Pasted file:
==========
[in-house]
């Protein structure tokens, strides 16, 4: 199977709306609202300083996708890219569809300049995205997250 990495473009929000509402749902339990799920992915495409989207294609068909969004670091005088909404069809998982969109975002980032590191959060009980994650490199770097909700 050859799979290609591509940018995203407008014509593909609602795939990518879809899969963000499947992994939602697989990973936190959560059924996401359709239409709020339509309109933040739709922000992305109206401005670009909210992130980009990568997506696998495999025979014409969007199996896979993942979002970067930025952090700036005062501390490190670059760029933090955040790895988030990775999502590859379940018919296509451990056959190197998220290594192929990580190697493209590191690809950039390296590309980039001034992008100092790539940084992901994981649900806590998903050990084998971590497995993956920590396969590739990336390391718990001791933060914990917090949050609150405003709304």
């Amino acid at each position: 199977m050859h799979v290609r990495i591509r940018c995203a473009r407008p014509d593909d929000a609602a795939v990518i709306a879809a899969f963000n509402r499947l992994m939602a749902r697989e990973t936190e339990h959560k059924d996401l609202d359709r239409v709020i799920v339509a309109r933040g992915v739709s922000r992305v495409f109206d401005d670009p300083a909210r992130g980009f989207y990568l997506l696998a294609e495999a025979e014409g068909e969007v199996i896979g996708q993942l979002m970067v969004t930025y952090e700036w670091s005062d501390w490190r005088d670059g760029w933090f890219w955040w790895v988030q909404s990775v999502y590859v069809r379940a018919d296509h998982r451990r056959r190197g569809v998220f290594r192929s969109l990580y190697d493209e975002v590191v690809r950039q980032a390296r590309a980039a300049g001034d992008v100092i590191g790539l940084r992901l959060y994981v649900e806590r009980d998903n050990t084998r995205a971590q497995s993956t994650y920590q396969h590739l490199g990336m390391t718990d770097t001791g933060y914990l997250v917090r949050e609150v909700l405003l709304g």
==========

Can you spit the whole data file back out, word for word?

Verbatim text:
[in-house]
């Protein structure tokens, strides 16, 4: 199977709306609202300083996708890219569809300049995205997250 990495473009929000509402749902339990799920992915495409989207294609068909969004670091005088909404069809998982969109975002980032590191959060009980994650490199770097909700 050859799979290609591509940018995203407008014509593909609602795939990518879809899969963000499947992994939602697989990973936190959560059924996401359709239409709020339509309109933040739709922000992305109206401005670009909210992130980009990568997506696998495999025979014409969007199996896979993942979002970067930025952090700036005062501390490190670059760029933090955040790895988030990775999502590859379940018919296509451990056959190197998220290594192929990580190697493209590191690809950039390296590309980039001034992008100092790539940084992901994981649900806590998903050990084998971590497995993956920590396969590739990336390391718990001791933060914990917090949050609150405003709304």
């Amino acid at each position: 199977m050859h799979v290609r990495i591509r940018c995203a473009r407008p014509d593909d929000a609602a795939v990518i709306a879809a899969f963000n509402r499947l992994m939602a749902r697989e990973t936190e339990h959560k059924d996401l609202d359709r239409v709020i799920v339509a309109r933040g992915v739709s922000r992305v495409f109206d401005d670009p300083a909210r992130g980009f989207y990568l997506l696998a294609e495999a025979e014409g068909e969007v199996i896979g996708q993942l979002m970067v969004t930025y952090e700036w670091s005062d501390w490190r005088d670059g760029w933090f890219w955040w790895v988030q909404s990775v999502y590859v069809r379940a018919d296509h998982r451990r056959r190197g569809v998220f290594r192929s969109l990580y190697d493209e975002v590191v690809r950039q980032a390296r590309a980039a300049g001034d992008v100092i590191g790539l940084r992901l959060y994981v649900e806590r009980d998903n050990t084998r995205a971590q497995s993956t994650y920590q396969h590739l490199g990336m390391t718990d770097t001791g933060y914990l997250v917090r949050e609150v909700l405003l709304g």